On February 24, researchers with NOAA’s Atlantic Oceanographic and Meteorological Laboratory returned to land, docking in Key West after nearly six weeks aboard the NOAA ship Ronald H. Brown. The scientists were at sea for the PIRATA (Prediction and Research Moored Array in the Tropical Atlantic) Northeast Extension (PNE) cruise, a joint effort between AOML and NOAA’s Pacific Marine Environmental Laboratory to maintain an expansion of the PIRATA array of surface moorings into the northern and northeastern sectors of the tropical Atlantic. This project is funded through the Global Ocean Monitoring and Observation program.
PIRATA consists of 18 open-ocean moorings and is a collaborative effort between Brazil, France, and the United States to study and improve predictability of ocean-atmosphere interactions that affect regional weather and climate variability on seasonal, interannual, and longer time scales. The PNE project has accomplished a research cruise nearly each year since 2006.
The effort aboard the ship was led by AOML oceanographer Greg Foltz, PhD, as Chief Scientist. Diego Ugaz, an University of Miami Cooperative Institute technician, served as the Night Watch Leader. Diego recorded his time aboard the ship and provided a look into his daily life at sea.
During the 2021 PNE cruise, scientists recovered and re-deployed four PNE buoys, serviced a sensor on one French-maintained buoy, and deployed one replacement buoy for a lost Brazilian-maintained buoy. The buoys measure subsurface ocean temperature, salinity, and velocity and sea surface variables like wind direction and speed, air temperature, humidity, solar radiation, and rainfall.
In addition, scientists performed over 60 CTDs, which measure conductivity, temperature, and depth from the ocean’s surface to 1500 meters below. These measurements yield a detailed profile of the properties of the water column, which can be used to support oceanographic and meteorological research. Additionally, 12 Argo floats were deployed to augment Argo’s international oceanographic data collection program.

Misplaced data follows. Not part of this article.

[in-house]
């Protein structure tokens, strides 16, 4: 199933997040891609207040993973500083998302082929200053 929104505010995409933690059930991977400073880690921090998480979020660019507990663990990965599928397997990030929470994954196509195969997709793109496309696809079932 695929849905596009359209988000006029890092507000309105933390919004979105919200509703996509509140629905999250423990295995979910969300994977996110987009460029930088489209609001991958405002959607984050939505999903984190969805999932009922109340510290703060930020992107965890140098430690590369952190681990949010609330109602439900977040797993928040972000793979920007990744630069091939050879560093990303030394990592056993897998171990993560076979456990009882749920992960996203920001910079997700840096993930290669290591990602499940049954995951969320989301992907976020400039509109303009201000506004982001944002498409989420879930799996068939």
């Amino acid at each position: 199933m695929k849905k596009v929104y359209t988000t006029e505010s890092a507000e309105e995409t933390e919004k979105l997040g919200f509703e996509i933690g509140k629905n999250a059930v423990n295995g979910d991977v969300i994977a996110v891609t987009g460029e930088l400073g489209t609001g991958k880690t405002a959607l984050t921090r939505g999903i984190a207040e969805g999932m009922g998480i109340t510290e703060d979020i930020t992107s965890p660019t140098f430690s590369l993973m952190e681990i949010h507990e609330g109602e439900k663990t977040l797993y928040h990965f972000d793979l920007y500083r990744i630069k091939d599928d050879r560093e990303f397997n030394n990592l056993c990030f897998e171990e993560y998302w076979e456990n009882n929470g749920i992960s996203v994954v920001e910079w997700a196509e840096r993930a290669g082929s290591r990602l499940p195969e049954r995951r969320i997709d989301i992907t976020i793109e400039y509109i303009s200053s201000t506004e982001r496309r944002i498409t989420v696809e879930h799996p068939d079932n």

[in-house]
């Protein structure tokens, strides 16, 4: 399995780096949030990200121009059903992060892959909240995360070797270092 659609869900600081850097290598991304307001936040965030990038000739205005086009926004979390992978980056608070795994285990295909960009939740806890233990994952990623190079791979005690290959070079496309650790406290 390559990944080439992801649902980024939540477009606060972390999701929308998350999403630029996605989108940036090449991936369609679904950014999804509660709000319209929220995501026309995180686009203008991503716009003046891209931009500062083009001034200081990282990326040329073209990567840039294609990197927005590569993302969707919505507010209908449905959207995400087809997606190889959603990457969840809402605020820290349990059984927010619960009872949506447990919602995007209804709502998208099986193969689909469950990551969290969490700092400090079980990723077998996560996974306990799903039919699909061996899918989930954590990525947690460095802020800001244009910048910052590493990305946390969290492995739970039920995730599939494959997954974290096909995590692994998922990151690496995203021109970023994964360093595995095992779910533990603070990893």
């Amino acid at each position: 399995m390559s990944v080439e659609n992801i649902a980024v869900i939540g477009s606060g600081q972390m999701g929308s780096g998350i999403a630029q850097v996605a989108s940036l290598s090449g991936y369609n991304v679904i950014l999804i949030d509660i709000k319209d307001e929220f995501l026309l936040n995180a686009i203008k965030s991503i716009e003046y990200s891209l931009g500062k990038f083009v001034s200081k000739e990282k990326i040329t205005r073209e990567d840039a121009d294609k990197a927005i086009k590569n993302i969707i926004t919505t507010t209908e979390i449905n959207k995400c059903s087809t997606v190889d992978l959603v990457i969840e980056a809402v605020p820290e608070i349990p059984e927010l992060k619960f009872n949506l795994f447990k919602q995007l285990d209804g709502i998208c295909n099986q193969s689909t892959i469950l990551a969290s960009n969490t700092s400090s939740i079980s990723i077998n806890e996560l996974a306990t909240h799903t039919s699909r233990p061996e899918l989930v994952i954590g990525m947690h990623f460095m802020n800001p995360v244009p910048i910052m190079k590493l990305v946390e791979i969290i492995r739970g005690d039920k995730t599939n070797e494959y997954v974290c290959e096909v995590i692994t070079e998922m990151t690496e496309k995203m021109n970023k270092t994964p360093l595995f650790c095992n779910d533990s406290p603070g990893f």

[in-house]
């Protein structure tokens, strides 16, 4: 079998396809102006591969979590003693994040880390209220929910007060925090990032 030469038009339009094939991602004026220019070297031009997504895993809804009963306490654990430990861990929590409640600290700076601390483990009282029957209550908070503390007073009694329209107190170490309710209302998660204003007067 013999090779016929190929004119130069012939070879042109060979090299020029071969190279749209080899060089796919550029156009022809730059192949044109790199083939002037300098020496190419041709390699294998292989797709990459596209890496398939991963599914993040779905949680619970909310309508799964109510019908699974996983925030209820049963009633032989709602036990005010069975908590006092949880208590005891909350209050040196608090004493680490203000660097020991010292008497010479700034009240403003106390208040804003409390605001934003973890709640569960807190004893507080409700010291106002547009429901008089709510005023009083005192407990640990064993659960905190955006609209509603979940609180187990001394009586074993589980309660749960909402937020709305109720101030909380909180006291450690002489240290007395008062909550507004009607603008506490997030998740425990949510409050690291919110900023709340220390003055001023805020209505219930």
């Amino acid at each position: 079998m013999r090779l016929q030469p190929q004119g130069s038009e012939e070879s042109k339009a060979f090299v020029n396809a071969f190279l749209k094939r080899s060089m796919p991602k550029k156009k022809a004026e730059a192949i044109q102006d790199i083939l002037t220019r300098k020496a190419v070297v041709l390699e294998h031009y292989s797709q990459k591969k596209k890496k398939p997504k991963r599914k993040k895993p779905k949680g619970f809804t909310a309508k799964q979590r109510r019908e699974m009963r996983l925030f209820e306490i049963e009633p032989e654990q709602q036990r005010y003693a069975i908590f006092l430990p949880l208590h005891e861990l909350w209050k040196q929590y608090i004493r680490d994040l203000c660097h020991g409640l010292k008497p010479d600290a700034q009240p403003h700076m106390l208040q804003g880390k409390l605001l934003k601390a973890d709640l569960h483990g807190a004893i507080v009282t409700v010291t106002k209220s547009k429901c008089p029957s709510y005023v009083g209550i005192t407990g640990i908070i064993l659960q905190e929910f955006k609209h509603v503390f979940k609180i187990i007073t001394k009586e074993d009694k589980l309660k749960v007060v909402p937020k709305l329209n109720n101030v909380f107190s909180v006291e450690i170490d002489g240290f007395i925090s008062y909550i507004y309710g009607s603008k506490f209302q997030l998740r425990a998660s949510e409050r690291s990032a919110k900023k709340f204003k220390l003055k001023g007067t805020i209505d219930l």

This was by far the longest and most remote cruise on a NOAA ship since the NOAA fleet was called home due to the COVID-19 pandemic. The four PNE buoys were scheduled for replacement in May-June 2020, but that cruise was canceled because of COVID-19. As a result, by the start of the cruise in January 2021, the buoys had been in the water 21-23 months, far beyond their expected lifetimes of 12-14 months and in desperate need of replacement.
In addition to the AOML and PMEL teams, two other groups of scientists utilized the capabilities of NOAA Ship Ron Brown to complete research during the 2021 PNE cruise.
A group from Virginia Union University measured vertically-integrated atmospheric aerosol loads and near-surface concentrations of carbon monoxide, sulfur dioxide, and ozone throughout the cruise. The data are in support of AEROSE (Aerosols and Ocean Science Expeditions), which has participated in PNE cruises since 2006. AEROSE measurements monitor African dust, smoke emission, transport, their impacts on the environment and provide crucial in-situ calibration and validation of satellite data.
A new addition to the PNE cruise this year was Fearless Fund, a nonprofit organization supported by the US Department of Energy, in conjunction with NOAA, to produce macroalgae at an energy (or carbon dioxide removal) scale. You can read more about this effort and collaboration here.
NOAA Ship Ron Brown returned to Key West, FL. at the end of February after spending 41 days at sea. This successful mission will ensure that the PNE buoys continue to effectively and accurately collect data to contribute to a multinational collaborative effort to better understand ocean-atmosphere variability in the tropical Atlantic region.